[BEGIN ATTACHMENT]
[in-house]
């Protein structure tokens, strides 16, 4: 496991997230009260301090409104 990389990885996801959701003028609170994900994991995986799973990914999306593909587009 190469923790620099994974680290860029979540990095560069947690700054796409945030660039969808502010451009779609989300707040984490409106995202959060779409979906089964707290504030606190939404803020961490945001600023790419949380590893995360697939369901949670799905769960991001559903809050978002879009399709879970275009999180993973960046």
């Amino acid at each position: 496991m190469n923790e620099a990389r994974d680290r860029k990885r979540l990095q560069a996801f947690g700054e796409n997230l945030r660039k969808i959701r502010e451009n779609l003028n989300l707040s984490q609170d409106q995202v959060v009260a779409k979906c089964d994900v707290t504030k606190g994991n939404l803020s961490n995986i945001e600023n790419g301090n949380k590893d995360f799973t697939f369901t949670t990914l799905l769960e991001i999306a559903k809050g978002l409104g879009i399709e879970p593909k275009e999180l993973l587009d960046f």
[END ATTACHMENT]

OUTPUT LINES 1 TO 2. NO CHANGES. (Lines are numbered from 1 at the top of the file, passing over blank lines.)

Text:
[in-house]
């Protein structure tokens, strides 16, 4: 496991997230009260301090409104 990389990885996801959701003028609170994900994991995986799973990914999306593909587009 190469923790620099994974680290860029979540990095560069947690700054796409945030660039969808502010451009779609989300707040984490409106995202959060779409979906089964707290504030606190939404803020961490945001600023790419949380590893995360697939369901949670799905769960991001559903809050978002879009399709879970275009999180993973960046």